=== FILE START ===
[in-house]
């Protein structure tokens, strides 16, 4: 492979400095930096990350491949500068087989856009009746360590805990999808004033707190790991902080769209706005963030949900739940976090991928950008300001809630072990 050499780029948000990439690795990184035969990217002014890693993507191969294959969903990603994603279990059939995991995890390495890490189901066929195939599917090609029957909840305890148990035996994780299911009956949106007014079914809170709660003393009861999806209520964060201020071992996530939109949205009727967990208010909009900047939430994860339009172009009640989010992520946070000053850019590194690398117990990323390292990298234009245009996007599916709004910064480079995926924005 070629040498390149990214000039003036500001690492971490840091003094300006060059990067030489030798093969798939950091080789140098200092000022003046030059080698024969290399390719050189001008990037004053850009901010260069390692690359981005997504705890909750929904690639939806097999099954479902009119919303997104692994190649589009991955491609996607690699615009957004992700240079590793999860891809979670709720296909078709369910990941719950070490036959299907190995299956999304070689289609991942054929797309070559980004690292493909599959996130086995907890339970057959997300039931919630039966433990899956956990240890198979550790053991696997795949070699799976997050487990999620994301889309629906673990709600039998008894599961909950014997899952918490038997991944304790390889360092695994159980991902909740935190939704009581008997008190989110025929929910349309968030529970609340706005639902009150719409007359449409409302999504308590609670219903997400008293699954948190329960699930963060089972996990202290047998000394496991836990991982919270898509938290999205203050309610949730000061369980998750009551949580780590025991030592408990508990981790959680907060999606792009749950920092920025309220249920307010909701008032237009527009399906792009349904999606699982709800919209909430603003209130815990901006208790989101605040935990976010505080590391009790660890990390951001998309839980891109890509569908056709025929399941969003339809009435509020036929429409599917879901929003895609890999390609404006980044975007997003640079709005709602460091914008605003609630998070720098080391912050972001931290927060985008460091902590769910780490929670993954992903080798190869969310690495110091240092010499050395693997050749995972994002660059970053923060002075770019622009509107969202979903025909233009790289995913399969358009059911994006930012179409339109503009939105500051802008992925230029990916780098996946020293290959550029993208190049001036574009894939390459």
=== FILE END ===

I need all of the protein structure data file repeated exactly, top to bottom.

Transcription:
[in-house]
């Protein structure tokens, strides 16, 4: 492979400095930096990350491949500068087989856009009746360590805990999808004033707190790991902080769209706005963030949900739940976090991928950008300001809630072990 050499780029948000990439690795990184035969990217002014890693993507191969294959969903990603994603279990059939995991995890390495890490189901066929195939599917090609029957909840305890148990035996994780299911009956949106007014079914809170709660003393009861999806209520964060201020071992996530939109949205009727967990208010909009900047939430994860339009172009009640989010992520946070000053850019590194690398117990990323390292990298234009245009996007599916709004910064480079995926924005 070629040498390149990214000039003036500001690492971490840091003094300006060059990067030489030798093969798939950091080789140098200092000022003046030059080698024969290399390719050189001008990037004053850009901010260069390692690359981005997504705890909750929904690639939806097999099954479902009119919303997104692994190649589009991955491609996607690699615009957004992700240079590793999860891809979670709720296909078709369910990941719950070490036959299907190995299956999304070689289609991942054929797309070559980004690292493909599959996130086995907890339970057959997300039931919630039966433990899956956990240890198979550790053991696997795949070699799976997050487990999620994301889309629906673990709600039998008894599961909950014997899952918490038997991944304790390889360092695994159980991902909740935190939704009581008997008190989110025929929910349309968030529970609340706005639902009150719409007359449409409302999504308590609670219903997400008293699954948190329960699930963060089972996990202290047998000394496991836990991982919270898509938290999205203050309610949730000061369980998750009551949580780590025991030592408990508990981790959680907060999606792009749950920092920025309220249920307010909701008032237009527009399906792009349904999606699982709800919209909430603003209130815990901006208790989101605040935990976010505080590391009790660890990390951001998309839980891109890509569908056709025929399941969003339809009435509020036929429409599917879901929003895609890999390609404006980044975007997003640079709005709602460091914008605003609630998070720098080391912050972001931290927060985008460091902590769910780490929670993954992903080798190869969310690495110091240092010499050395693997050749995972994002660059970053923060002075770019622009509107969202979903025909233009790289995913399969358009059911994006930012179409339109503009939105500051802008992925230029990916780098996946020293290959550029993208190049001036574009894939390459």